Monday, 30 December 2013

The Complications of High Blood Pressure

Hypertension or high blood pressure is a chronic medical condition in which the blood pressure in the arteries is elevated. Normal blood pressure at rest is within the range of 100-140mmHg systolic (top reading) and 60-90mmHg diastolic (bottom reading). High blood pressure is said to be present if it is persistently at or above 140/90 mmHg. High blood pressure places stress on several organs (called target organs), including the kidneys, eyes, and heart, causing them to deteriorate over time. High blood pressure contributes to 75% of all strokes and heart attacks.

You can have HBP for years without knowing it. During this time, the condition can damage your heart, blood vessels, kidneys, and other parts of your body. Some people only learn that they have hypertension after the damage has caused problems, such as coronary heart disease, stroke, or kidney failure. The higher your blood pressure and the longer it goes uncontrolled, the greater the damage. Uncontrolled high blood pressure can lead to:
  • Heart attack or stroke: High blood pressure can cause hardening and thickening of the arteries, which can lead to a heart attack, stroke or other complications. 
  • Aneurysm: Increased blood pressure can cause blood vessels to weaken and bulge, forming an aneurysm. If an aneurysm ruptures, it can be life-threatening. 
  • Heart failure: To pump blood against the higher pressure in blood vessels, the heart muscle thickens. Eventually, the thickened muscle may have a hard time pumping enough blood to meet your body's needs, which can lead to heart failure.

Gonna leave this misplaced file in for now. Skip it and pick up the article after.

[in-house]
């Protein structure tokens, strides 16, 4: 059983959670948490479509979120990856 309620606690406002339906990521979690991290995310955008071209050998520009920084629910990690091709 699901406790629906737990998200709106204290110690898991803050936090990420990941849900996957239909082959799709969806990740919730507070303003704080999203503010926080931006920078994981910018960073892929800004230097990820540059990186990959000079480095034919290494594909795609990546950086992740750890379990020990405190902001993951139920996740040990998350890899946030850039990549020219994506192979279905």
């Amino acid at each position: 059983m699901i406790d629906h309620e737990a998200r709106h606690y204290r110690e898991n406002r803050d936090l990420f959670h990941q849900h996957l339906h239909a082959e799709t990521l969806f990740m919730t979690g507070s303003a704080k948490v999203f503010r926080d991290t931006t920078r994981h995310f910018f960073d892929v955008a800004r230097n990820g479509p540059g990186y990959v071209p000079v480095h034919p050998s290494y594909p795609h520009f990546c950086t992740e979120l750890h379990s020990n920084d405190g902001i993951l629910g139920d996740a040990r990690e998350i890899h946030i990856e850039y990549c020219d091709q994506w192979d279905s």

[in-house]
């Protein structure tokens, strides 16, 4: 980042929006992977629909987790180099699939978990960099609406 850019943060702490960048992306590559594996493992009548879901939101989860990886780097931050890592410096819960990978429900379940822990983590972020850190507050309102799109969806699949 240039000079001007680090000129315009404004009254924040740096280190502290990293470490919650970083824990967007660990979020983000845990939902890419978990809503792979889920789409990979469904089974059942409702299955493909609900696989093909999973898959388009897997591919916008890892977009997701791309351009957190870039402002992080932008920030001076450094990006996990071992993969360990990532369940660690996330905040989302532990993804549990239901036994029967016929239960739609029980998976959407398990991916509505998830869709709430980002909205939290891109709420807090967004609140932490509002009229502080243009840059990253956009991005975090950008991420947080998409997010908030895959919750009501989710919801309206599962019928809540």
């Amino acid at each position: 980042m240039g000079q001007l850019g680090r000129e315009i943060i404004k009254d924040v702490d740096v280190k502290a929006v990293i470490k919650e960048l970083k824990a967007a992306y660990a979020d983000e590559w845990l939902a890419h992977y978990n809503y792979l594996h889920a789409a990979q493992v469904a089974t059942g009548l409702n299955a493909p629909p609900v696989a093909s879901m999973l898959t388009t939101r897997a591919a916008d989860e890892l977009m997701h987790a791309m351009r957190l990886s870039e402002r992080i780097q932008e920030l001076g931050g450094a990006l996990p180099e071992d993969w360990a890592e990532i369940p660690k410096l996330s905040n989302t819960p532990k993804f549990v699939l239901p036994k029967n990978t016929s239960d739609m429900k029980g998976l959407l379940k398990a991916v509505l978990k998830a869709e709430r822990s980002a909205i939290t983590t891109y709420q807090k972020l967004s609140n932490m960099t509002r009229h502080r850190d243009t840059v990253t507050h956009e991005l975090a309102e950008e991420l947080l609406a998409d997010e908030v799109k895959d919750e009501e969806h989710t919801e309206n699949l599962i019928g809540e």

• Kidney failure: Weakened and narrowed blood vessels in kidneys. This can prevent these organs from functioning normally. 
  • Vision loss: Thickened, narrowed or torn blood vessels in the eyes. This can result in vision loss. 
  • Metabolic syndrome: This syndrome is a cluster of disorders of body's metabolism — including increased waist circumference, high triglycerides, low high-density lipoprotein (HDL), or "good," cholesterol, high blood pressure, and high insulin levels. If you have high blood pressure, you're more likely to have other components of metabolic syndrome. The more components you have, the greater your risk of developing diabetes, heart disease or stroke. 
  • Trouble with memory or understanding: Uncontrolled high blood pressure may also affect the ability to think, remember and learn. Trouble with memory or understanding concepts is more common in people who have high blood pressure.
So check your blood pressure regularly, do proper blood tests and keep these complications out of bay.

1 comment:

  1. If you have designed the above picture, I kindly request you to change the BP since it is 120/80 and not 80/120.